Elizabeth did not sleep at all during her first three nights in the neighborhood that she had just integrated, albeit in a token fashion. It was fear, plain and simple, that deprived her of slumber, exacerbated by the added burden of making sure that this needling apprehension did not touch loved onesâ€”in this case, her two boys, ages three and four. I personally do not remember the move into the new trailer or insomnolent nights accented with caution peeks through the curtains. Apparently, my mother had convinced Jeff and me that we were safe and secure during those initial nights, and we slept assuming as much. The first night turned out to be uneventful, but that was simply day one. The following two nights were spent in the same fashion as the first, with Elizabeth sitting petrified in a dark room hoping that a fire bomb or some other disruptive force would not consume her and her boys who slept carefree in the next room.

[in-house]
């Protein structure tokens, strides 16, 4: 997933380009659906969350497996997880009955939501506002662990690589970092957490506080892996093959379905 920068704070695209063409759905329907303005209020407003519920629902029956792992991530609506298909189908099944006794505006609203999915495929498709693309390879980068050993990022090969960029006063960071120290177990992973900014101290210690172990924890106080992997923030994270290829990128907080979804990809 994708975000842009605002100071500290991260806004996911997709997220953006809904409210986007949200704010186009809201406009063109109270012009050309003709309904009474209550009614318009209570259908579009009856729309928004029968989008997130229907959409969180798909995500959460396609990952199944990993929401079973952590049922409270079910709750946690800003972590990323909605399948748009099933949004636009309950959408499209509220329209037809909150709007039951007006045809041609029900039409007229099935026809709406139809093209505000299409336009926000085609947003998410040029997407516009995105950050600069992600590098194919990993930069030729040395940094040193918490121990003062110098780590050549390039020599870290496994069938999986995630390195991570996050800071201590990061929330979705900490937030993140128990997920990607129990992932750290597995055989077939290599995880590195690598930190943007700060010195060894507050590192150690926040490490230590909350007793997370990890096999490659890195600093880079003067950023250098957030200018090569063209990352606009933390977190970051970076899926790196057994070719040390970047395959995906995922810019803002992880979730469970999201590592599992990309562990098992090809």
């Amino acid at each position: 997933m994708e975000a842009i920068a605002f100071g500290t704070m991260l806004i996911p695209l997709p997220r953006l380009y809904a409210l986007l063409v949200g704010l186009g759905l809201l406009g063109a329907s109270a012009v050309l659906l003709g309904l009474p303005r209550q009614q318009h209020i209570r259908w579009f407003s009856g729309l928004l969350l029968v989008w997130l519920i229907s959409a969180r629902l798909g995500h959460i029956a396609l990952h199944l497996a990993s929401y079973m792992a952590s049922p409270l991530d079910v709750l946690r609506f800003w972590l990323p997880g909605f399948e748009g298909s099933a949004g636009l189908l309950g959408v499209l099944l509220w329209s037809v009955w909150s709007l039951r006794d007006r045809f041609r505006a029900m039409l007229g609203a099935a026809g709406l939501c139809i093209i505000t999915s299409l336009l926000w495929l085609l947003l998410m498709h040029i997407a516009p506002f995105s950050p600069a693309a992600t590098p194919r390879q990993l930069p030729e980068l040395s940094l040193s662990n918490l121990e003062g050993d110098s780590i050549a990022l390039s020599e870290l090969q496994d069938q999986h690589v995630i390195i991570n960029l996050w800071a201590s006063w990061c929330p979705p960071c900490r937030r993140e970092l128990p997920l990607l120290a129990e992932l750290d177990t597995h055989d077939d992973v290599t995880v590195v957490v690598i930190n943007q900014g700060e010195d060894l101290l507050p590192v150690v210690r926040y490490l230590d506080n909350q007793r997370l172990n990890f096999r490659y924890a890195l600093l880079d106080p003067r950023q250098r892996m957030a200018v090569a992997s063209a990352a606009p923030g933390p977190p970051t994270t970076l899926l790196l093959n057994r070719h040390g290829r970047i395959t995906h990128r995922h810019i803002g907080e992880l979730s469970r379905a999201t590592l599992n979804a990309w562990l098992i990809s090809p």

The following morning, Elizabeth sat on the front step of her trailer, cautiously attempting to show herself friendly while not risking a more active test of neighborliness. She graded papers to pass the time, just as she had done on the previous three days. Her sitting was more waiting than anything else, a nerve-wracking exercise aimed at discerning what might come after night fell again. But this time, the waiting finally came to a head. A white woman sauntered across the yard, crossing the imaginary boundary where the yard of one trailer ended and another’s began. I do not recall us ever having much in the way of grass in the front yard; the graveled driveway is easier to recall. Thus, the woman’s approach may have been accompanied by dusty footsteps or an otherwise more rugged-looking movement that would have been softened had we had a lusher yard. Fortunately, the shoddy landscaping did not matter. The woman had come with an open hand and kind words of introduction, welcoming Elizabeth to the neighborhood. That night, my mother finally slept.
Claude A. Clegg III is a professor of history at Indiana University and the author of Troubled Ground: A Tale of Murder, Lynching, and Reckoning in the New South.